Abstract: En partant du modèle généralisé de Osman Khodr et Francine Diener [1], nous présentons un nouveau modèle qui répond aux attentes de l'institution de microfinance (IMF) et celle des emprunteurs et qui incorpore toutes les caracté-ristiques des populations pauvres, à savoir la tolérance en cas de défaut partiel et la possibilité d'avoir un prêt progressif de façon automatique. Ce modèle offrira aux institutions de microfinance un outil d'aide à la décision plus adapté à la réalité de la microfinance. Notre chaîne de Markov comprend plusieurs états associés à la situation économique de l'emprunteur dont trois types de bénéficiaires B 1 (état d'être bénéficiaire au temps t = 0), B 2 (état d'être bénéficiaire au temps t = 1) et I (état d'inclusion financière: bénéficiaire permanent), un état de demandeur A 1 et A T −1 ((T − 1) états d'exclus). Nous avons modélisé le comportement d'un emprunteur par un paramètre λ qui dépend de la probabilité α de réussite de l'emprunteur. A l'instant initial, λ = 1+α 1−α , cette quantité change dès que l'emprunteur passe d'un état à un autre avec une probabilité de réussite différente de α. La décision de l'agence d'accorder un crédit dépend entièrement du paramètre λ qui est comparé aux valeurs-seuils subjectives fixées. La chance γ d'avoir un prêt (γ: probabilité de demande de crédit accordée) pour un emprunteur est fonction du paramètre λ, avec γ = 1 − 1 λ. MOTS-CLÉS : Microfinance, Décision d'octroi de crédit, chaîne de Markov, Prêt individuel, Incitation dynamique, Profit espéré actualisé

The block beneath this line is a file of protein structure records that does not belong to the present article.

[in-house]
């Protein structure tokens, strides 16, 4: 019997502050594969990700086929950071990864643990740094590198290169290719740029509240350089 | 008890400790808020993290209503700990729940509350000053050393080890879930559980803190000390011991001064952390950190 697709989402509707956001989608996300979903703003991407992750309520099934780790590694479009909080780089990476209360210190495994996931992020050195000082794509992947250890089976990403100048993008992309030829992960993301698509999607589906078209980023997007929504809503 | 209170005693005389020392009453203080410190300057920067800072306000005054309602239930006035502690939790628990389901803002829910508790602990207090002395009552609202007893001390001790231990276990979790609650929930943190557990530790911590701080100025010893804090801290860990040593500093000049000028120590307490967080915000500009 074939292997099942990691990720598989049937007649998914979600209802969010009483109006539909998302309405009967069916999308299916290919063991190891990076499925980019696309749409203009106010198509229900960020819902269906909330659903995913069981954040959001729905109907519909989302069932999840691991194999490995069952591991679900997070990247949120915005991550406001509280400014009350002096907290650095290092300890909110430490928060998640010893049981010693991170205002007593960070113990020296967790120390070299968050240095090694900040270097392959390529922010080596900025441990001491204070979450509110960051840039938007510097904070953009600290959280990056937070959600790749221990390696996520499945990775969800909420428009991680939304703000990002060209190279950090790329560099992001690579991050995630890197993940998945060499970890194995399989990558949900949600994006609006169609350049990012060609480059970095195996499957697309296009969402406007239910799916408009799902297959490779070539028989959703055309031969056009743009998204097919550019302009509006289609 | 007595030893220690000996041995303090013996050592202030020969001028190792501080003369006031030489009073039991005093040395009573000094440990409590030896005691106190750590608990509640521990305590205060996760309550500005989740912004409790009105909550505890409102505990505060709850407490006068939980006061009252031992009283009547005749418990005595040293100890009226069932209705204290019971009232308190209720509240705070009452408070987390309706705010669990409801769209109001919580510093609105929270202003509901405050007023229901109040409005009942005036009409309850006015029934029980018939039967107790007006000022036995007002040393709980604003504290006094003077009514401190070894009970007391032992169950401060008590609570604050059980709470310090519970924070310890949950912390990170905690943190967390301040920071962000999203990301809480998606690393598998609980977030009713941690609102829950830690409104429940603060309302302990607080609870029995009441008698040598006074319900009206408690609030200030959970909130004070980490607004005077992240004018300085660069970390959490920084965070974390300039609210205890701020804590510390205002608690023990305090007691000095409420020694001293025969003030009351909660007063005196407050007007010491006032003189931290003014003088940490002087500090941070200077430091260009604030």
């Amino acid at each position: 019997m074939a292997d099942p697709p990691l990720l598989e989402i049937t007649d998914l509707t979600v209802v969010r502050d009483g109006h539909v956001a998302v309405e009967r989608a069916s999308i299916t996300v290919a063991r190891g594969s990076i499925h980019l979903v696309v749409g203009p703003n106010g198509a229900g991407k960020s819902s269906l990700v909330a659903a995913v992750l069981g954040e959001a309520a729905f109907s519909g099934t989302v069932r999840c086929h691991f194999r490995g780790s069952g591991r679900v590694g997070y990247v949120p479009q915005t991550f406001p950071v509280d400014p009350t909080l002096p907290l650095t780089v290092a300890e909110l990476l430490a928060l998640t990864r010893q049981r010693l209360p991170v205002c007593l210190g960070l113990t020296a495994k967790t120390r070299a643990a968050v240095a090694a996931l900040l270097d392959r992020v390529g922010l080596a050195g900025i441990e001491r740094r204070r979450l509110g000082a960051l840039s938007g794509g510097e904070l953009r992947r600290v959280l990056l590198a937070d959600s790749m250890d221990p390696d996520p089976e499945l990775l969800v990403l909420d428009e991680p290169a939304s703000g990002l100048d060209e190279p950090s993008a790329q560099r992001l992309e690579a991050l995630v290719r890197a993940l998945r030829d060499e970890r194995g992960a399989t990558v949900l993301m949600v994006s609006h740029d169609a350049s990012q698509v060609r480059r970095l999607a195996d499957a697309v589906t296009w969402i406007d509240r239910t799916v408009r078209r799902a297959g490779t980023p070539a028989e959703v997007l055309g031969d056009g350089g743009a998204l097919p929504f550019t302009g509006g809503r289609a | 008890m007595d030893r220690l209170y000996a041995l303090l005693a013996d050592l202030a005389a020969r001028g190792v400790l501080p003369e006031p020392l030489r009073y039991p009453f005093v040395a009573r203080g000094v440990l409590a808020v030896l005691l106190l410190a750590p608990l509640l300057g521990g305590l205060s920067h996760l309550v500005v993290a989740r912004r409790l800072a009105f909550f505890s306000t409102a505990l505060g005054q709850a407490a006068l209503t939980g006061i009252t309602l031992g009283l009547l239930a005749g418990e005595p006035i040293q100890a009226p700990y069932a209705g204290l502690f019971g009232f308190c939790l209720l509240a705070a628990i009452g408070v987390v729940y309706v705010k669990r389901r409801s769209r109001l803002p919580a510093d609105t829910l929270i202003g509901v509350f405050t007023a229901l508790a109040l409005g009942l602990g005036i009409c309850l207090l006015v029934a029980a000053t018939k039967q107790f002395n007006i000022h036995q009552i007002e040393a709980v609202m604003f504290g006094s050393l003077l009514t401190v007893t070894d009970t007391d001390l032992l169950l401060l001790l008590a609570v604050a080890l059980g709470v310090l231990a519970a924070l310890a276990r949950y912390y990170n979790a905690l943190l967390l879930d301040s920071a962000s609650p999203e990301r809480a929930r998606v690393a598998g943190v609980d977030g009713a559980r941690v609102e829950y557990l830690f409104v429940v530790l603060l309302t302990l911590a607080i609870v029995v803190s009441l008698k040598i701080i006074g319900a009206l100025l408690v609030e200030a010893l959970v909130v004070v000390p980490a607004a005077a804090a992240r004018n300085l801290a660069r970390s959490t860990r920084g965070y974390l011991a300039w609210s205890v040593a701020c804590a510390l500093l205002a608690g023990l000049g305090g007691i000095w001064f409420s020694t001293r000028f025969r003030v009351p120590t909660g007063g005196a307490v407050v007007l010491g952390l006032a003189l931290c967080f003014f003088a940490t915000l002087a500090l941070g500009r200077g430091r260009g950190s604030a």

Date: 2019–10–01
  19. By: Tanja Jakimova (National Bank of the Republic of North Macedonia); Neda Popovska Kamnar (National Bank of the Republic of North Macedonia)
    Abstract: This paper presents the main findings of the Survey for bank financing to small and medium enterprises (SMEs). The key objective was to capture the main features of the “supply side” of SMEs financing in the Republic of North Macedonia and to identify institutional and policy constraints of banks involvement with SMEs. The findings reveals that banks considered SMEs lending market as large, competitive, not very saturated, but with very positive outlook. While the main driver for bank involvement with SMEs sector is profitability and the good prospects of the SME segment, a number of obstacles are present, including SME-related factors, macroeconomic factors, legal and contractual environment and some bank-specific factors. The overall conclusion is that SMEs access to finance should be further supported and encouraged in order to increase their contribution to growth of the economy.